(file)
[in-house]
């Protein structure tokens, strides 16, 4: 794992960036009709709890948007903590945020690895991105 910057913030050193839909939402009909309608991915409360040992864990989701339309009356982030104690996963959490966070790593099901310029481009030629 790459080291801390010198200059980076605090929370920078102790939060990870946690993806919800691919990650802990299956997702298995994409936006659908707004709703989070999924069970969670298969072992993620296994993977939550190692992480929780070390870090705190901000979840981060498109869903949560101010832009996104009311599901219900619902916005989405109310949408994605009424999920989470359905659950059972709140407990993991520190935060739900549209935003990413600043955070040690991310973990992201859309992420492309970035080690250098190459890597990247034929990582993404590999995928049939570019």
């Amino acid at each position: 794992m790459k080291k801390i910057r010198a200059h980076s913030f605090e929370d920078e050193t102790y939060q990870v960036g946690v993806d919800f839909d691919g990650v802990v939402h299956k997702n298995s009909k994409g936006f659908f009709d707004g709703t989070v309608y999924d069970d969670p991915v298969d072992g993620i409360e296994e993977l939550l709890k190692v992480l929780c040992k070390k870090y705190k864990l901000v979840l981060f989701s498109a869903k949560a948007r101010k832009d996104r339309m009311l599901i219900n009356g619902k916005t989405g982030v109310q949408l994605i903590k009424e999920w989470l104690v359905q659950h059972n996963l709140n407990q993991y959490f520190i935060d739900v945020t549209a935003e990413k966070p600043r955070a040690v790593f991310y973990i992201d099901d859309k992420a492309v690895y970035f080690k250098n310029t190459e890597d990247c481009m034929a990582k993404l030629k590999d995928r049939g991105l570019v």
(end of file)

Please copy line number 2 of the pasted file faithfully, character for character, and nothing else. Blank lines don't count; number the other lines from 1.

């Protein structure tokens, strides 16, 4: 794992960036009709709890948007903590945020690895991105 910057913030050193839909939402009909309608991915409360040992864990989701339309009356982030104690996963959490966070790593099901310029481009030629 790459080291801390010198200059980076605090929370920078102790939060990870946690993806919800691919990650802990299956997702298995994409936006659908707004709703989070999924069970969670298969072992993620296994993977939550190692992480929780070390870090705190901000979840981060498109869903949560101010832009996104009311599901219900619902916005989405109310949408994605009424999920989470359905659950059972709140407990993991520190935060739900549209935003990413600043955070040690991310973990992201859309992420492309970035080690250098190459890597990247034929990582993404590999995928049939570019």